In the nineteenth century what may be termed â€œliberal Darwinismâ€ (survival of the fittest, ever improving understanding and material wealth, the falling away of prejudices as a result of scientific progress), and socialist Darwinism -(the oppressed will come into their own as a result of a struggle for survival in which they as the fittest to survive will survive) shared in common an unshakeable optimism in the future of the human species. But if Darwinâ€™s theory of selection and evolution could and certainly was, interpreted optimistically as pointing towards indefinite progress for mankind, it could be argued, given the possibility to improve Natureâ€™s work, that it would be possible to hinder natureâ€™s work as well. The work of Mendel on hereditary pointed to the existence of â€œrecessiveâ€ characteristics, that is to say characteristics which would be less likely to reproduce in succeeding generations than alternative possibilities. The chromosome responsible for blond hair for example is recessive, meaning that among the descendants of a black haired and blond couple there will be fewer blondes than dark haired individuals. Survival is therefore not just a matter of being the fittest; it is also a question of dominant genes. (Later scientists began to argue that evolution is the history of the survival of the fittest genes). These dominant genes find their origin in the natural propensity of the less qualitative to reproduce more easily. Blacks for example are more fertile than whites. Favouring dominant genes by favouring the least favoured in society means to introduce counter evolutionary programme into society. Using the very same arguments from Darwin it is thus possible to postulate a very negative view of human development. Species, which are too successful, might be visited by disaster. Not God but Nature may choose to punish mankind for presumptuousness. The Faustian legend after all presents the doctor as a man who has presumed too far.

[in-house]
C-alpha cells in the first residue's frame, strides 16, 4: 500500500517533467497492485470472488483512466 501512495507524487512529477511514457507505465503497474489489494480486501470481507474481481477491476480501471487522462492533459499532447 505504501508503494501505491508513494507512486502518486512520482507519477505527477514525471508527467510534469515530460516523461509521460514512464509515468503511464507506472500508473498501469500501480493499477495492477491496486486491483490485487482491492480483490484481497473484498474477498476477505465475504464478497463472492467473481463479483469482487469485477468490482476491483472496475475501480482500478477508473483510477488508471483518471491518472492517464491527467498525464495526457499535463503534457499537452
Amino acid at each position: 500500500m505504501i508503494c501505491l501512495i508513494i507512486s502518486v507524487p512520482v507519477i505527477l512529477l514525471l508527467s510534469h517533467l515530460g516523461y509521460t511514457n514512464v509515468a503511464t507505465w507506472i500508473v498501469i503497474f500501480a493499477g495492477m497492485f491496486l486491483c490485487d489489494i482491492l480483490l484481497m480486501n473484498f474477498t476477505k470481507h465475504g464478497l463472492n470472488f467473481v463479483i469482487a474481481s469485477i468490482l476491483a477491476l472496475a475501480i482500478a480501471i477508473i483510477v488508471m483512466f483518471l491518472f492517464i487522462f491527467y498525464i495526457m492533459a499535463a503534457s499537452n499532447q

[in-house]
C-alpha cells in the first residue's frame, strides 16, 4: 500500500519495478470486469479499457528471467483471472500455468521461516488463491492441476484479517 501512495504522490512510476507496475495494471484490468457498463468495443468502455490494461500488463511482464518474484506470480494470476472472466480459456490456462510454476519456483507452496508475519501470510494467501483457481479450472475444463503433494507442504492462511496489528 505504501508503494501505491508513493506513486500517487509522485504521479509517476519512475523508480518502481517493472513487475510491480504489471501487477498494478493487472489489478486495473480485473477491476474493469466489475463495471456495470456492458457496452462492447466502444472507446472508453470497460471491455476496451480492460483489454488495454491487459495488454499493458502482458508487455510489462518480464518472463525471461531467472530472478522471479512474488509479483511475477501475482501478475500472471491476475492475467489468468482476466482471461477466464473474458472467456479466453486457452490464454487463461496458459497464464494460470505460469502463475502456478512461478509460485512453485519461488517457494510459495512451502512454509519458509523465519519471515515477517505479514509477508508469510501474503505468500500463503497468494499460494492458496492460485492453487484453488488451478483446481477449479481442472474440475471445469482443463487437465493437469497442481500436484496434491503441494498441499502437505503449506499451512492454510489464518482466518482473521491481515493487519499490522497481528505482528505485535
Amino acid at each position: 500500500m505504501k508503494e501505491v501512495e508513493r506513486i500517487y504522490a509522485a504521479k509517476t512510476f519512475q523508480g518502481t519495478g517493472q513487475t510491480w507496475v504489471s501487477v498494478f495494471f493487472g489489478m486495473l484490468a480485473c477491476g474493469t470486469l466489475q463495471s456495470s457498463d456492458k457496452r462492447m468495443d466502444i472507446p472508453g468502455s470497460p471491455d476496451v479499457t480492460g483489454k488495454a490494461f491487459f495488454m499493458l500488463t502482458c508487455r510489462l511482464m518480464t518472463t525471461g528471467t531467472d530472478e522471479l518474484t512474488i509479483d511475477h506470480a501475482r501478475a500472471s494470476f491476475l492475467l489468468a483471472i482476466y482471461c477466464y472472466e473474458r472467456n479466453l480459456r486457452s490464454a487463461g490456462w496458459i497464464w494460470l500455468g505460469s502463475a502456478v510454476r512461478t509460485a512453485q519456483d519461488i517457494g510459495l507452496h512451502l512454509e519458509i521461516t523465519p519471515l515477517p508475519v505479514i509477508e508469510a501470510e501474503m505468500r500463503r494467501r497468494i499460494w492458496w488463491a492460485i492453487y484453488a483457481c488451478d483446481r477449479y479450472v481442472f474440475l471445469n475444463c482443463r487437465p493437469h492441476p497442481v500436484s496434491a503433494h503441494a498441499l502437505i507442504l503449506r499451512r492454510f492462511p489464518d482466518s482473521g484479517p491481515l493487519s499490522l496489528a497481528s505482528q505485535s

Here we come to the debate about breeding and the arguments over selection. Darwin pointed out that species developed through a process of â€œweeding outâ€ of those poorly adapted in a given environment to survive, a process he called â€œevolution by natural selectionâ€. Simple illustrations of this process are all around us: sexual attraction is a mechanism to persuade members of a species to reproduce, just as hunger persuades them to eat and thirst to drink. Attraction is linked to health and identity. Animals of one species are seldom if ever sexually attracted to members of another species. In the case of Homo sapiens there is a tendency to diversification in the fact that different castes or races tend to choose mates among their own kind. To the extent that they do so they accelerate the process of separation which leads to species differentiation. In most mammals success in reproduction is linked to strength and endurance. Strength is linked to beauty. Both are manifestations of the complete functioning of the attributes with which a given species is equipped. In Homo sapiens the notion of beauty as a manifestation of aptness or health plays a key role in the choice of a mate. â€œBeauty is Truthâ€ as Keats wrote, â€œthat is all you know and all you need to know.â€ Beauty is, to use a hardly translatable German word, Vollkommenheit the â€œfulfillnessâ€ of what one deeply is. Unhealthy and unbeautiful are practically synonyms. They are a falling away from the fullness of potential. The attraction to beauty is the attraction to life, and ugliness recalls, decay, death, oblivion.. The total deviation from the fulfilment is death, when my organs have been so far destroyed or hampered they cannot fulfil the function of reproduction within the body, for the body itself reproduces itself the whole time just as the race reproduces, the species, the cosmos. When a form of existence can no longer reproduce, has lost the will to its own kind of beauty, it dies. Every form of life is beautiful to itself, although it may be ugly to that which it threatens.